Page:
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November 29, 2010  |   Comments (1)   |   Post a comment

Bill would require operations to establish anti-idling policy


HALIFAX, Nova Scotia — School bus companies, tour bus companies and transit authorities would be required to have an anti-idling policy in place by this time next year under legislation that was introduced by Environment Minister Sterling Belliveau last Friday.

"Nova Scotians expect this government to take a leadership role in matters related to climate change," Belliveau said. "As a province, we can do better to reduce unnecessary and harmful vehicle emissions so we can improve air quality and quality of life for Nova Scotians today and over time."

Under the Anti-idling Act, the aforementioned entities would have to establish a policy by Oct. 1, 2011.The legislation would also require the government to adopt an anti-idling policy for provincial vehicles.

Upon introducing the legislation, Belliveau acknowledged and applauded operators that already have a policy in place.

"An anti-idling policy will help move us towards our targets set out in the Climate Change Action Plan and the Environmental Goals and Sustainable Prosperity Act," Belliveau said. "We are accomplishing a number of things with this legislation by protecting the environment, improving air quality and reducing maintenance and fuel costs. Most importantly, we hope Nova Scotians see the example we're setting and follow suit by reducing their idling."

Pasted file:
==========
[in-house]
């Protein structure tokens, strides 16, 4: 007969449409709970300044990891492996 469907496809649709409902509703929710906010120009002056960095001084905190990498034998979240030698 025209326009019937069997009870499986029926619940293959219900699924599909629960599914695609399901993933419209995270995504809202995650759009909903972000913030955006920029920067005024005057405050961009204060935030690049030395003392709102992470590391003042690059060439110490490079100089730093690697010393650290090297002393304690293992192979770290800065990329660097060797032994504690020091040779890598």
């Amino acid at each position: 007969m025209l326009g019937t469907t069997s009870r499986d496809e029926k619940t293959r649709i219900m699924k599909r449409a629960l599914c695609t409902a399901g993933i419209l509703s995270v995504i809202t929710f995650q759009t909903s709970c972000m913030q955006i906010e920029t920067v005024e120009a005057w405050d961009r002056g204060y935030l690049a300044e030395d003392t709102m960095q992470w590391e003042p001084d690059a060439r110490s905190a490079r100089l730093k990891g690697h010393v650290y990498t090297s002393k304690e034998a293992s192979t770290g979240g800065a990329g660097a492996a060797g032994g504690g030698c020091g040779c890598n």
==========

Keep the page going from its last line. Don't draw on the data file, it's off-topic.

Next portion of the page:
If it is approved, the Anti-idling Act would make Nova Scotia the first province to adopt such a law.

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First Student has a 3 minute idling policy in place the buses are COLD they DO NOT defrost, you cannot see out of primary windows, I know the law in the USA is five minutes, with hefty fines for violators, but I feel that it has been a VERY VERY VERY long time since any lawmaker or their relatives has been anywhere near a school bus, some common sense is needed somewhere, but common sense does not seem to exist above the level of driver.

Jay    |    Nov 30, 2010 05:36 PM

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